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Rusted Stainless!

Questions and Improvements on Key West Boats Hulls, Parts, Hardware and Structural Components

Rusted Stainless!

PostPosted by Tom Marlowe » Fri Feb 10, 2012 11:39 am

It happens now and then. An owner has an issue with rust on his stainless. It's more common on new boats than on older boats and the natural assumption is that the stainless is low quality. This isn't really the explanation though. Of course the consumer would expect the builder to deny low quality but a little known fact is that many of the major builders have formed a buying group to obtain common items in large bulk numbers to increase their negotiating power with suppliers. Stainless fasteners and other hardware are often very common items not unique to any brand which makes it a good plan. Because of this the screws, for instance, that go into a Key West Boat in production came from the same source as the screws that go into many other brands; some of them costing thousands of dollars more. There simply is no difference in the quality of either brands fasteners, so what makes them rust? It's a good question so let's see if we can come to a better understanding of the nature of SS itself, what allows it to rust, and how to help prevent it.

A good starting point is to understand the material. There are different grades of SS used in different applications. What is ordered specifically for Key West Boats is 316 or better in guaranteed quality. Guaranteed quality is a relatively new term to me. What it means literally is that if you simply order 316 grade then you might get 316, but if you order guaranteed quality then the supplier has more skin in the game, so to speak and the builder can go back to them with issues, and of course it costs more. Bottom line it's supposed to be tested before delivery. So, if it's so good and guaranteed quality how can it rust? Recommended reading at this point is the article at this link.

http://chemistry.about.com/cs/metalsand ... 71201a.htm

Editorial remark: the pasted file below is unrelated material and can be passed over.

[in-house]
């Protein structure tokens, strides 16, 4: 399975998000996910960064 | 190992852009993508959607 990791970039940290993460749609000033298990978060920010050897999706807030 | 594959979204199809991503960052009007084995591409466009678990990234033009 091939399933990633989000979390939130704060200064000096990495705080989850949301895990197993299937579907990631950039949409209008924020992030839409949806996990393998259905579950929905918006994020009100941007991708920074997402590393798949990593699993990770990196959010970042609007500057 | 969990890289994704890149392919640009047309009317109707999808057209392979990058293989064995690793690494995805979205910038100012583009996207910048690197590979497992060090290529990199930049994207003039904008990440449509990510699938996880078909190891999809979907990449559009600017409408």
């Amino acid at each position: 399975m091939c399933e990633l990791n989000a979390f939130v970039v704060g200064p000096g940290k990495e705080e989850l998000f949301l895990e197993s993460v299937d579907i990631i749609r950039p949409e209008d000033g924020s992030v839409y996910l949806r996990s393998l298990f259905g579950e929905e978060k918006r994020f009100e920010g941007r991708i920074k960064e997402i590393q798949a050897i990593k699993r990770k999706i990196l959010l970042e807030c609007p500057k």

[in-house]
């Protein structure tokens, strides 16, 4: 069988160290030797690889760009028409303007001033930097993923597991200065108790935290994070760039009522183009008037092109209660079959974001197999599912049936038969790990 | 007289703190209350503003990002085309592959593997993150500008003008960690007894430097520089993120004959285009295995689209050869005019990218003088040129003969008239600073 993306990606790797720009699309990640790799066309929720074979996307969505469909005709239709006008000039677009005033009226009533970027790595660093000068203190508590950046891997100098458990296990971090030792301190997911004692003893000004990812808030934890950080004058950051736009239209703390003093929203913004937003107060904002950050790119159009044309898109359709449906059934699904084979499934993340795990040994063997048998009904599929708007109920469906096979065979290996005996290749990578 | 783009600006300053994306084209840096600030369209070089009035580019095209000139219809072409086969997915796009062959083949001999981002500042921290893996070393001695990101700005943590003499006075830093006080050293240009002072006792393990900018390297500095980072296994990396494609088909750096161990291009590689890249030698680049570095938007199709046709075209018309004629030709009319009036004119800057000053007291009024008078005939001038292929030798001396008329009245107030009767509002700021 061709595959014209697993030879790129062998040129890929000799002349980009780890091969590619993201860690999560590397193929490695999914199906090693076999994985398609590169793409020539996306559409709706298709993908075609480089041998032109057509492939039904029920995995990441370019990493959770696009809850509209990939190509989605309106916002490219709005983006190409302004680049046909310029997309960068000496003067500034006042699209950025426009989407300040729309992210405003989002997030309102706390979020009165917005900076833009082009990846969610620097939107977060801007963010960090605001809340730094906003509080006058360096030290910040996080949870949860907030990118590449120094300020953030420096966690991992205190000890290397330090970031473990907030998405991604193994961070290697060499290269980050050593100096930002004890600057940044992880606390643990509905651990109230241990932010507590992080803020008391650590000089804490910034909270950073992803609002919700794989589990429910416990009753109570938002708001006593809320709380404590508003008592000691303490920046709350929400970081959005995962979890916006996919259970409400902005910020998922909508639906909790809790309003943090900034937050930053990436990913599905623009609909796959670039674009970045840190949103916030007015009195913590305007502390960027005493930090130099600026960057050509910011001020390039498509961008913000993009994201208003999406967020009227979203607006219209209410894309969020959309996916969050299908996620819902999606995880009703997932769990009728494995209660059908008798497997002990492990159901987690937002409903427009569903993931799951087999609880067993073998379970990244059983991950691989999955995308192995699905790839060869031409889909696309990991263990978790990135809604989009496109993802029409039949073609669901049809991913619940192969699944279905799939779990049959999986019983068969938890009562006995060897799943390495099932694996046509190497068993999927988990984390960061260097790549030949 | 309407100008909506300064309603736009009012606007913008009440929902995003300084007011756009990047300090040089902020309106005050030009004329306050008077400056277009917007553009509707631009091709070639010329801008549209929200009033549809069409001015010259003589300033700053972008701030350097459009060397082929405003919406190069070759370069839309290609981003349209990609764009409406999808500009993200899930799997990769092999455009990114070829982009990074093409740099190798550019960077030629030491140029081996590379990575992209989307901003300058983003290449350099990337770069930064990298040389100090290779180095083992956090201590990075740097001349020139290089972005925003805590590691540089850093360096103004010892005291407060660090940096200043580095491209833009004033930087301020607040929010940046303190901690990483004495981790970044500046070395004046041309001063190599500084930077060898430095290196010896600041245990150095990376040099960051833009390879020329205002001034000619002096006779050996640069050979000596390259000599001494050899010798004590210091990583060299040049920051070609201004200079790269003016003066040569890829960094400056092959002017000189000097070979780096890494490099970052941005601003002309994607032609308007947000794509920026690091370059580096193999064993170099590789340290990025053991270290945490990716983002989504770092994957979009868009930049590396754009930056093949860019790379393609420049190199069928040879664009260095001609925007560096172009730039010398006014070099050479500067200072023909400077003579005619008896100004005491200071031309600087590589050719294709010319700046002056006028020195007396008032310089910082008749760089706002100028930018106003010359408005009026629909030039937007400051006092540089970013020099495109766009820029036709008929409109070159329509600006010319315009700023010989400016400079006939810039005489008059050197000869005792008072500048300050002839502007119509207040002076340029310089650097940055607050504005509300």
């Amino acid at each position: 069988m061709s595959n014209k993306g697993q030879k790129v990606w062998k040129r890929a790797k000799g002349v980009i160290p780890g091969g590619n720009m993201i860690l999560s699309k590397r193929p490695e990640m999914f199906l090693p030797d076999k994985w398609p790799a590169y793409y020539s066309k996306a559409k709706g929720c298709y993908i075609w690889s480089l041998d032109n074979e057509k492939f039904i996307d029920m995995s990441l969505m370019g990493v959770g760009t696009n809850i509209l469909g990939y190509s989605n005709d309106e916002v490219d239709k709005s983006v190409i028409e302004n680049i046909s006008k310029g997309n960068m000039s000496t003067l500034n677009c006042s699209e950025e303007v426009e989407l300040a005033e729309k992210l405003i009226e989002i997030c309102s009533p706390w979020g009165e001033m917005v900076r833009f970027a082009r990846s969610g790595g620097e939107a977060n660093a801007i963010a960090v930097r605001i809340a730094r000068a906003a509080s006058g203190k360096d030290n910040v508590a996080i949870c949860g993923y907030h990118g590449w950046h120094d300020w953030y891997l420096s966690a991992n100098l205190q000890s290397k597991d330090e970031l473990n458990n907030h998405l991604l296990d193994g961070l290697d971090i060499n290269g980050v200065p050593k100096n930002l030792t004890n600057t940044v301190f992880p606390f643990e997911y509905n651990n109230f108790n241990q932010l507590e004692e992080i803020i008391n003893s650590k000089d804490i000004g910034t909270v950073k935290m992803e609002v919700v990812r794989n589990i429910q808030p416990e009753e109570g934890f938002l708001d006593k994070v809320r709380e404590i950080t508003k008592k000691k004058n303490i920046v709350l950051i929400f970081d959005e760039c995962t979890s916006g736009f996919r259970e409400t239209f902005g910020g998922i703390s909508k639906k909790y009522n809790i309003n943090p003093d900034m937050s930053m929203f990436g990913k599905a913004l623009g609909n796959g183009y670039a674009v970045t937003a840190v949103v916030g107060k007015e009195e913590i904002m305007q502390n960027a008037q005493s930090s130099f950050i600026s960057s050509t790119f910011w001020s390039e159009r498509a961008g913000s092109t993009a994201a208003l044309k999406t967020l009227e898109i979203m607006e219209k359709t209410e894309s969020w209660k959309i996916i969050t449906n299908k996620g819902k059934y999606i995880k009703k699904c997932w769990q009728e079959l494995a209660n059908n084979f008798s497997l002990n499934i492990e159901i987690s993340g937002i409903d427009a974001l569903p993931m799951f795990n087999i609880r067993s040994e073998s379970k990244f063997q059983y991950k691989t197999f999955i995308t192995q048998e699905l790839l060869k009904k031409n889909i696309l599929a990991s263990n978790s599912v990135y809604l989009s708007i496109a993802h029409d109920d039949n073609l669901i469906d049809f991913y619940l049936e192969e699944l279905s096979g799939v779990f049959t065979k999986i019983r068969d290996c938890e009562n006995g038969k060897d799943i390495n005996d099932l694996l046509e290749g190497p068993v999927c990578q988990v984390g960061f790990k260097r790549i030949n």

Wickipedia also has a very good similar article if you'd like to read more, but the consensus is that stainless is a steel that stains less than more ferrous materials, but certainly can rust under some conditions. Salt water is a catalyst of course, but in my experience it's not the primary culprit. More often I've been able to trace the cause back to the fresh water the boat is washed with. That sounds all wrong doesn't it? But remember this; fresh water comes from many sources and some of it is heavy with minerals. Most of us have seen a driveway or sidewalk with stains from a sprinkler system. Those stains are from the minerals in the water. The same thing can happen to the SS on your boat if your fresh water has minerals in it. The water dries up leaving the residue, and then the salt water does its thing causing the deposits to oxidize.

If you take the time to read the referenced articles you will come to understand how SS actually forms a protective layer over time which is key to rust resistance. This explains to me how the new boats are more prone to rust than older boats. The SS has had time to age and form that barrier. It may be a good idea to install a filter in line for the water you use to wash the boat, especially if it is well water. It's also a good idea to dry the stainless after washing and probably even to apply a wax or spray metal protectant of your choice.

If you have SS that is already rusted the first step is to clean it up of course. An abrasive cleaner is obviously not a good idea. One of the best cleaners I've found for this purpose is OBCO Pro Creme, available at OBCO chemical corporation, Charleston SC, phone 843 572 6688. Follow the directions on the bottle and the stuff works good with a little rubbing. It even helps to get the stains out of the fiberglass.

One story I like to tell regarding stainless ; a couple of years ago we had a boat ready to ship but it had some stains in the floor. We used a harsh chemical, I suspect, to clean those stains. The result was that every piece of stainless in that boat was tarnished and or rusty within days. It was shoved aside and another boat was shipped in its place. A few months passed before we got back to that boat, but when we did every piece of hardware in the boat looked fine. Nothing needed to be replaced, and no one had touched it. I wouldn't tell this story if it were second hand information. I witnessed this myself and it was proof to me of the chemical process stainless steel undergoes. Pretty cool stuff.
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Re: Rusted Stainless!

PostPosted by JMB » Sat Feb 11, 2012 11:01 am

Thanks for the tutorial.

FYI,

I use Flitz to remove rust stains and to polish metal, plexiglas, curtain windows, etc. The stuff works great and is not harsh. I am amazed how well it works for being just a paste. It is pricey though! But it doesnt take much and seems to go a long way.